UW News

October 31, 2011

Washington Poll: Liquor initiative leads, road tolls measure too close to call


A state ballot initiative that would privatize liquor sales leads by a significant margin in the new statewide Washington Poll, but an initiative on project-specific road tolls is too close to call.

The poll also indicated that in the 2012 governors race, Attorney General Rob McKenna, a Republican, leads Rep. Jay Inslee, a Democrat, by 6 percentage points among all voters and by 16 among independents. In the presidential race, Barack Obama is far ahead of Republican rivals.

If Initiative 1183 is passed in the Nov. 8 election, state liquor stores would be closed and assets auctioned off. Private parties would be licensed to sell and distribute liquor, set license fees, regulate licenses and change regulation of wine distribution. In the poll, 50 percent of voters favored the initiative; 43 percent opposed it.

Initiative 1125 would prohibit use of motor vehicle fund revenues and vehicle toll revenues for non-transportational purposes. It would also require the Legislature to set road and bridge tolls and make them project specific.

The survey showed voters evenly divided: 41 percent in favor of the measure, 40 percent against, with 19 percent undecided.

Almost 44 percent of voters favored McKenna in next years gubernatorial race while 38 percent favored Inslee.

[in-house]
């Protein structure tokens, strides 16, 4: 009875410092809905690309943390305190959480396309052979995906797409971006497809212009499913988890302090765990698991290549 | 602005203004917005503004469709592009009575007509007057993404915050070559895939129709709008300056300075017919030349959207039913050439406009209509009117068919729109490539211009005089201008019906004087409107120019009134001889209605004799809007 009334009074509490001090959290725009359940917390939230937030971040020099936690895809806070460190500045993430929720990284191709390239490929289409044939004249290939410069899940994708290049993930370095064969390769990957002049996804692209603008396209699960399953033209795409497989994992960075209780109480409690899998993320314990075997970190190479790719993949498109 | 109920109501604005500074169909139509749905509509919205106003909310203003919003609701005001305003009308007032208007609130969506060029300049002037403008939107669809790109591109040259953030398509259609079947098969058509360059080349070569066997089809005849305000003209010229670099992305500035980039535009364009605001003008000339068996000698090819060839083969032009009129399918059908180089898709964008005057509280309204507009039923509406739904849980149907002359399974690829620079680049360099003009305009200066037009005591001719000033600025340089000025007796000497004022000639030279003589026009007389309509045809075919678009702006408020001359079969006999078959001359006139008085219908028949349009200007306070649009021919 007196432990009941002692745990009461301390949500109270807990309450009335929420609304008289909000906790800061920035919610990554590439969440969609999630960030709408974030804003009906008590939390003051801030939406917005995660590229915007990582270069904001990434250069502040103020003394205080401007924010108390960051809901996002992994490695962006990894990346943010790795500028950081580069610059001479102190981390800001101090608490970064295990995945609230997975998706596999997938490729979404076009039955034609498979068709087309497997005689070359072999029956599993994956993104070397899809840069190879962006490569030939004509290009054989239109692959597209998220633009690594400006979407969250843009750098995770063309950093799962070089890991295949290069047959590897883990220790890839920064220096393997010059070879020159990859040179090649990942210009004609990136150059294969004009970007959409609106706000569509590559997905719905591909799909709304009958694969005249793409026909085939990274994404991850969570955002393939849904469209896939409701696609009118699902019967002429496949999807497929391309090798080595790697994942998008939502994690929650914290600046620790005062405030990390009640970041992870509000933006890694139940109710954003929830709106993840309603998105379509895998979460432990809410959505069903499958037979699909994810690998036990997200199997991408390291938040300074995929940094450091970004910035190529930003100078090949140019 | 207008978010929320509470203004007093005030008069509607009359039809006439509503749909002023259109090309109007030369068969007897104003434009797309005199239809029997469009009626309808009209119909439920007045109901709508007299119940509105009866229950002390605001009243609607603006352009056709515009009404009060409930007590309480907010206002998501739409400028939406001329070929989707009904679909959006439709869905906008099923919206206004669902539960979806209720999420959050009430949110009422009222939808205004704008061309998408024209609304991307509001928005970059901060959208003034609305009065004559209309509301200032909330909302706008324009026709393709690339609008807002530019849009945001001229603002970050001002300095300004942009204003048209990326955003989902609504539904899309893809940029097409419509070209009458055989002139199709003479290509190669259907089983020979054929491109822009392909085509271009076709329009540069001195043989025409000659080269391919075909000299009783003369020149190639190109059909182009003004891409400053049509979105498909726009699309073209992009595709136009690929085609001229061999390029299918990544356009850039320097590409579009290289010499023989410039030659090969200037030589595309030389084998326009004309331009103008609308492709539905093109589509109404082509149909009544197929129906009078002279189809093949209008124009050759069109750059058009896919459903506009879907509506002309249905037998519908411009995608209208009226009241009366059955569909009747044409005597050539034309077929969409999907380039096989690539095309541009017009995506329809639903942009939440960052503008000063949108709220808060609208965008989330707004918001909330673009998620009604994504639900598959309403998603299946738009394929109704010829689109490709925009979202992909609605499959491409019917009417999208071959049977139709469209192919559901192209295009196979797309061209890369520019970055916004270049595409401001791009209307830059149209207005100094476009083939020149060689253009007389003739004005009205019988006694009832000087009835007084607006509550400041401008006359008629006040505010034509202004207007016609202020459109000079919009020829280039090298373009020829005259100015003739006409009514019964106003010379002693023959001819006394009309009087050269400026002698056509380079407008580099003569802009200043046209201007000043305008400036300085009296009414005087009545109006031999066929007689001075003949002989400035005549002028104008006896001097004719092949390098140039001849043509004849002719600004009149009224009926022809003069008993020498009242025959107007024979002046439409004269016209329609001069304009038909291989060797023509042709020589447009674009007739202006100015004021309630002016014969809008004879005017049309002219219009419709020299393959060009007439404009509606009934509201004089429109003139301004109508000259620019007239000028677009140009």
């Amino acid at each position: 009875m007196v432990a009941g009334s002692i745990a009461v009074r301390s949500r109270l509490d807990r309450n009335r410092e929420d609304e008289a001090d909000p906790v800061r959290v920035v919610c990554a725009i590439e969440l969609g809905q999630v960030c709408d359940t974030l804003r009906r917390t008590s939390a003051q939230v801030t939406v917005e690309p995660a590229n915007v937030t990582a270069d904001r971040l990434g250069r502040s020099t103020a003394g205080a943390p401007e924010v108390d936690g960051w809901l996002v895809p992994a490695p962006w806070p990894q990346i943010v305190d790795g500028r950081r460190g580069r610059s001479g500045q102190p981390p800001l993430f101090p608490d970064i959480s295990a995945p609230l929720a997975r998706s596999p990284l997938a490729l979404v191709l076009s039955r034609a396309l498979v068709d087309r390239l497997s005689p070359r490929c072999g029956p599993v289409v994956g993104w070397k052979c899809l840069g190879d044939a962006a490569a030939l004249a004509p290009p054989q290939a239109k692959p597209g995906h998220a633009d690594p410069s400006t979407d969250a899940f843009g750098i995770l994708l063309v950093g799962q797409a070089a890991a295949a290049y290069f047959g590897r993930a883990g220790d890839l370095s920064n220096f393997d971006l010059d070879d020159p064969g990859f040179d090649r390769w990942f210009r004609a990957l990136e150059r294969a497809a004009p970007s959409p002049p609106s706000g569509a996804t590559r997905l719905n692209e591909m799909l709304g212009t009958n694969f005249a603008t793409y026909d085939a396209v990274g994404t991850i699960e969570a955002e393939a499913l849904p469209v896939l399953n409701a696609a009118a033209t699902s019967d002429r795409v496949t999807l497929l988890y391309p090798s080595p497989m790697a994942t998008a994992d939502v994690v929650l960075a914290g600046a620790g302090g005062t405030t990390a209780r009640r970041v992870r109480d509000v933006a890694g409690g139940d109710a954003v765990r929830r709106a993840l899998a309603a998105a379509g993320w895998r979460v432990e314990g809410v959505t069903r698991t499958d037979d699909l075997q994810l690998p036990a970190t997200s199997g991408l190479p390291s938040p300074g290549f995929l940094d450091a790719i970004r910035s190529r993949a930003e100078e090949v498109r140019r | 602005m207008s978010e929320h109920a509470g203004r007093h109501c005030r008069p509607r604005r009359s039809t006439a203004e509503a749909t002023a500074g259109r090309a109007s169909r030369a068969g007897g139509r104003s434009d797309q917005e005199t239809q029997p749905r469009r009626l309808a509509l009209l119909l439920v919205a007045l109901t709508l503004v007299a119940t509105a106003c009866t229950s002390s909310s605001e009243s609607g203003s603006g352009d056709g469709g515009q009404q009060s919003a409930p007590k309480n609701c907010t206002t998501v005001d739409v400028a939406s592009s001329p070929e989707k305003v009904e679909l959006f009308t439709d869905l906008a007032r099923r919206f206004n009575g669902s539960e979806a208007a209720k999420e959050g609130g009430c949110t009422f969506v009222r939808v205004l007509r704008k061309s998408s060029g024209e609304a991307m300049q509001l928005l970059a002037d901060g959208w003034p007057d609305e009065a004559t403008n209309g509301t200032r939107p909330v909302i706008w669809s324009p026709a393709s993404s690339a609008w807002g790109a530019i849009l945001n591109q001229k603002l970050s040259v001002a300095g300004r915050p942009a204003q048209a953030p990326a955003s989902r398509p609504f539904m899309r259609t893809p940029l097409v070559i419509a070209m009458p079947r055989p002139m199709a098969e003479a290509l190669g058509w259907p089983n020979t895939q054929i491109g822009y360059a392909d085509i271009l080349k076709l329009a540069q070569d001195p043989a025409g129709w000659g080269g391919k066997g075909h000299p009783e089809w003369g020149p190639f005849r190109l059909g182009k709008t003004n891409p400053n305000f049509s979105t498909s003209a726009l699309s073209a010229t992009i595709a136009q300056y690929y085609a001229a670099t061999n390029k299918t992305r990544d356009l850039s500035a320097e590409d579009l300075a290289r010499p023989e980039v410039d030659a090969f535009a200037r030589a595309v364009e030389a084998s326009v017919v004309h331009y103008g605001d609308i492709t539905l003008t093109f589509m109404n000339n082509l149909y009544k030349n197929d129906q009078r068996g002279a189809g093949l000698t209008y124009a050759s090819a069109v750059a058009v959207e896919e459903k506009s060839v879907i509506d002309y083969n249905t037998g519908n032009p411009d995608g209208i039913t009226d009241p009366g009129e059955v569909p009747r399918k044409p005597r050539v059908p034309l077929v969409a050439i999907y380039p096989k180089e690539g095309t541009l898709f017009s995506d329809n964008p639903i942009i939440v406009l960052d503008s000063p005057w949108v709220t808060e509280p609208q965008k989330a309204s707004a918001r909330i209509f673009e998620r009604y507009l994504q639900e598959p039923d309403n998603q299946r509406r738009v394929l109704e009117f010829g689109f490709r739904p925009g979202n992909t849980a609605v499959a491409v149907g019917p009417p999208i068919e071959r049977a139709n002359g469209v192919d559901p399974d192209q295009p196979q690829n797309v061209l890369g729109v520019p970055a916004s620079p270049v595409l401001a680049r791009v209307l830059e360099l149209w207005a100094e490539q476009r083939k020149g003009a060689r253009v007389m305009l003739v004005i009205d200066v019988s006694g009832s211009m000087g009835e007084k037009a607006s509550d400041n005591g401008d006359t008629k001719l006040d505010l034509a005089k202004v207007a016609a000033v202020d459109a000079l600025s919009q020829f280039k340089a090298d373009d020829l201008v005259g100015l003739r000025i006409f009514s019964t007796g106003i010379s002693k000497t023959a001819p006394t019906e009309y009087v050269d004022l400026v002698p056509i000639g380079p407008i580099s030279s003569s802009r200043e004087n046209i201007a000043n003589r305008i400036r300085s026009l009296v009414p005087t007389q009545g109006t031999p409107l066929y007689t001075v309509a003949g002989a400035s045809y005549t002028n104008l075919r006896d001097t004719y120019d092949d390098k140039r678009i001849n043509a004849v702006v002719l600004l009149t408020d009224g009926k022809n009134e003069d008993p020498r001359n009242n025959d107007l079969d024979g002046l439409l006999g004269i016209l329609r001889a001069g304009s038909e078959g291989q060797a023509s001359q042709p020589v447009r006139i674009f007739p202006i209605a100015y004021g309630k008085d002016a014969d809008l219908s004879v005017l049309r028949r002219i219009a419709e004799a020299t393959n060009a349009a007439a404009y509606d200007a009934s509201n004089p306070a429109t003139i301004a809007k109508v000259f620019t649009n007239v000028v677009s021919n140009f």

In the presidential race, voters said they would favor Obama over former Gov. Mitt Romney, 50 percent to 41 percent, and Obama over Texas Gov. Rick Perry, 54 percent to 41 percent.

Voters said they have more confidence in Obama and Democrats than in Republicans but it was close: 41 percent versus 37 percent.

Nearly half of those polled – 47 percent — said they favor a law to allow gay marriage, while 31 percent said no.

Asked whether they would favor  legalization and regulation of marijuana in Washington, 48 percent approved, 42 percent disapproved.

Asked about remedies for the $1.5 billion state budget deficit, the largest percentage of voters, 39 percent, favored  both spending cuts and tax increases.

The poll surveyed 938 registered voters from Oct. 10-30. Interviews were conducted via both land-line telephones and cell phones. The margin of error is 3 percentage points. The survey is administered at the University of Washington Center for Survey Research and directed by Matt Barreto, an associate professor of political science.

Full results are posted at http://www.washingtonpoll.org.


Barreto can be reached at 909-489-2955 (cell) or mbarreto@uw.edu. Loren Collingwood, a UW doctoral student who assisted with the research, can be reached at 202-744-4060 or lorenc2@uw.edu